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Trevethy Quoit, Cornwall, by Charles Knight (circa 1845)

At the beginning of November the [Cornwall Heritage] Trust were informed that the field in which Trethevy Quoit is located was for sale. While the quoit itself was gifted to the Government in the 1930s, the field was in separate ownership and a potential buyer was keen to use it for grazing horses. The Trust was most concerned about this as some years ago there had been many problems with the public accessing the quoit because of grazing horses.

In consultation with the Government Agencies, Historic England and English Heritage, it was decided that Cornwall Heritage Trust should bid to acquire the field thus protecting this magnificent monument. The Trust are indebted to David Attwell, the Trustee that manages the East Cornwall sites, who successfully negotiated the purchase as well as a grant from Historic England to help pay for the land.

More here. And for more of our features on Trevethy Quoit type Trevethy Quoit in the Search Box above.


Trethevy Quoit, Cornwall, photographed at the beginning of the 20th century
See all our other features on Trethevy Quoit by typing Trethevy Quoit into the search box above.

The final phase (placing the capstone) in the restoration of the Giant’s Quoit in Cornwall will take place on Saturday, 21 June (the summer solstice). Details above, and congratulations to all involved in bringing this project to completion!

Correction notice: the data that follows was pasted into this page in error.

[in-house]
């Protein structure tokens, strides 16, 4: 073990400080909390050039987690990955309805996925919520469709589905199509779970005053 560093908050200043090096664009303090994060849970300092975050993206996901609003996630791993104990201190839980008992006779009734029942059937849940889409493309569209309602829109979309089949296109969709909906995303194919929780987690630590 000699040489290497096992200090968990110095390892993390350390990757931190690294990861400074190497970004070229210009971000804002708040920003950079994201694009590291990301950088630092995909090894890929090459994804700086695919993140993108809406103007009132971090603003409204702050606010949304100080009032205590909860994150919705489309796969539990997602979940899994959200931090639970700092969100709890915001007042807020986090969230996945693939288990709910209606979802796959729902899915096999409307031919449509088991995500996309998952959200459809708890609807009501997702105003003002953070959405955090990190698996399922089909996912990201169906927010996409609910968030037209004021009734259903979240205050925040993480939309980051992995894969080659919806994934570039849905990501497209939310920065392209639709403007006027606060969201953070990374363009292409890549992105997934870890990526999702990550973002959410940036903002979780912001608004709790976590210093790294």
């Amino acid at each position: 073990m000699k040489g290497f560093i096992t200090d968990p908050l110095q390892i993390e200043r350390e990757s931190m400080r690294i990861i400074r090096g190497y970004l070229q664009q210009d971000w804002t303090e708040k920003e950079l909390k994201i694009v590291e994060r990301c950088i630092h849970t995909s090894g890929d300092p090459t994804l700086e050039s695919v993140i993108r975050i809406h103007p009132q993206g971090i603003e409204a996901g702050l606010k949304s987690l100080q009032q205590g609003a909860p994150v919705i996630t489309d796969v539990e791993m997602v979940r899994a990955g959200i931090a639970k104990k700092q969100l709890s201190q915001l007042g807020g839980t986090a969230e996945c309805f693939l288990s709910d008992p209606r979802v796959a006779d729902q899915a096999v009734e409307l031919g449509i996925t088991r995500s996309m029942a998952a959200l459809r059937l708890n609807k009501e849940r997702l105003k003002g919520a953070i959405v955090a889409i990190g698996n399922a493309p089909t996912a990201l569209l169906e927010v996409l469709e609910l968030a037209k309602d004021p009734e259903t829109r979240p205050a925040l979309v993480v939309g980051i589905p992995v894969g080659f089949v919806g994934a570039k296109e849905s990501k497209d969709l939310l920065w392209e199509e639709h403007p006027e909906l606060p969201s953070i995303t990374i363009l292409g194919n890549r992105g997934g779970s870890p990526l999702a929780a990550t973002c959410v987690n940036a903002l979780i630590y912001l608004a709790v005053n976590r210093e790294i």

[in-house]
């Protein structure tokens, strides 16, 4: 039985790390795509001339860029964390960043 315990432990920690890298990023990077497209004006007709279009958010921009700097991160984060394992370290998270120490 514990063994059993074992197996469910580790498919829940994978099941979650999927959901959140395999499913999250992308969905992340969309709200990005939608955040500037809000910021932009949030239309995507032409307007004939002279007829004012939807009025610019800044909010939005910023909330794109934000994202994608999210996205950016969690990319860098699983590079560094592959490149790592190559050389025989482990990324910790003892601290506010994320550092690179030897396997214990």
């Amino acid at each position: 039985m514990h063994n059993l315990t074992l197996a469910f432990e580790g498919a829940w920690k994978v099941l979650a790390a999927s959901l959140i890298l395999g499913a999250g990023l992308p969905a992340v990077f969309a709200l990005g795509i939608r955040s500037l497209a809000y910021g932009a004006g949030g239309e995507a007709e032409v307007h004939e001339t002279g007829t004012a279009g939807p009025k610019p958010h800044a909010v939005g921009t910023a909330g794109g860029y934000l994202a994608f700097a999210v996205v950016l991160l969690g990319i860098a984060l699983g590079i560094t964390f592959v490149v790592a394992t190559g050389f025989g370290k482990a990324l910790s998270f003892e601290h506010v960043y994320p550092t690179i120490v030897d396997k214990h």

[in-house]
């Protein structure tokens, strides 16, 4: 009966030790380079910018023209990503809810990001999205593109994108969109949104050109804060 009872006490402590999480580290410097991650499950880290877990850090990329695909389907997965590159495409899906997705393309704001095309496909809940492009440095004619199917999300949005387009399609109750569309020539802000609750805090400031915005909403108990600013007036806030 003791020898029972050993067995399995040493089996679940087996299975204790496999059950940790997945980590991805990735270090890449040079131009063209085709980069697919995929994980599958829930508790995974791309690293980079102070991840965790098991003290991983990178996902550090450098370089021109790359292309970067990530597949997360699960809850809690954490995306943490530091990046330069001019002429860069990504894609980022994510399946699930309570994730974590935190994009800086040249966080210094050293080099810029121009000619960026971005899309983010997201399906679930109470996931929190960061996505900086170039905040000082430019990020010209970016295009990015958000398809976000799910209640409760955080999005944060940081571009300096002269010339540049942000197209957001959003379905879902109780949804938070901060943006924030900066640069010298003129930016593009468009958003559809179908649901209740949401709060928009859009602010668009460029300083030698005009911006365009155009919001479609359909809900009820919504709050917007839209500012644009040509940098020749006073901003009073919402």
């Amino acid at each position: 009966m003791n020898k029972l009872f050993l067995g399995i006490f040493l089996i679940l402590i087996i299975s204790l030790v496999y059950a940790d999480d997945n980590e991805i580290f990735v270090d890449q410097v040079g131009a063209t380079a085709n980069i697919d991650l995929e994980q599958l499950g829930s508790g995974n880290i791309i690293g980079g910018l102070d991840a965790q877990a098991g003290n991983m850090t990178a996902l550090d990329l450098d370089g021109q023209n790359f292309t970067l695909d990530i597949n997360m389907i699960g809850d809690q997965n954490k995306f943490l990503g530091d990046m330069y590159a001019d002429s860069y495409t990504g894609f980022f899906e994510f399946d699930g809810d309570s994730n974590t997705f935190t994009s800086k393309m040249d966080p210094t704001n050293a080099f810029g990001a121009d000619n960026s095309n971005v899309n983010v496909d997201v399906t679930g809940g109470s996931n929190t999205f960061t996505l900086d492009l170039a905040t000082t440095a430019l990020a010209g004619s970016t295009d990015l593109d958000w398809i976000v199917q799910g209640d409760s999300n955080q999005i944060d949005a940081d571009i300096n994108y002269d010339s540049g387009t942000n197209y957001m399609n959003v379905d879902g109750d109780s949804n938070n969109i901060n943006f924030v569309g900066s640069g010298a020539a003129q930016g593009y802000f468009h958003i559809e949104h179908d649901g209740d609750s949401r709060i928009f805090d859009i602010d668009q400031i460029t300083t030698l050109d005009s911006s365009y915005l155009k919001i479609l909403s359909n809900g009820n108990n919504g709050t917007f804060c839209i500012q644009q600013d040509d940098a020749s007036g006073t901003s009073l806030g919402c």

Carwynnen Quoit circa 1900 after its first restoration
The Sustainable Trust reports this week that work has begun on the restoration of Carwynnen Quoit (Scheduled Ancient Monument) in Cornwall. The quoit dates from the late Neolithic or early Bronze Age. The structure collapsed in 1834 (possibly due to an earth tremor) was re-erected but collapsed again some 130 years later. Now, thanks to local fundraising and help from the National Lottery Fund, work has started on its long overdue restoration.
A Sustainable Trust spokesperson reports that –
Preparations for our big dig at Carwynnen Quoit went into full swing on Monday September 10th when a large crane arrived on site to dismantle the pile of stones and temporarily remove them to a safe place. This was an exciting although potentially nerve wracking exercise! The stones have lain in a disorganised pile for more than 40 years when the monument collapsed in 1966. Since then a large number of other stones have been added to the pile, many of them very large, and these had been heaped up, over and upon the ancient capstone and its companion uprights.
A BBC News Cornwall video on the first stage of the quoit’s restoration can be found here.


October 2017
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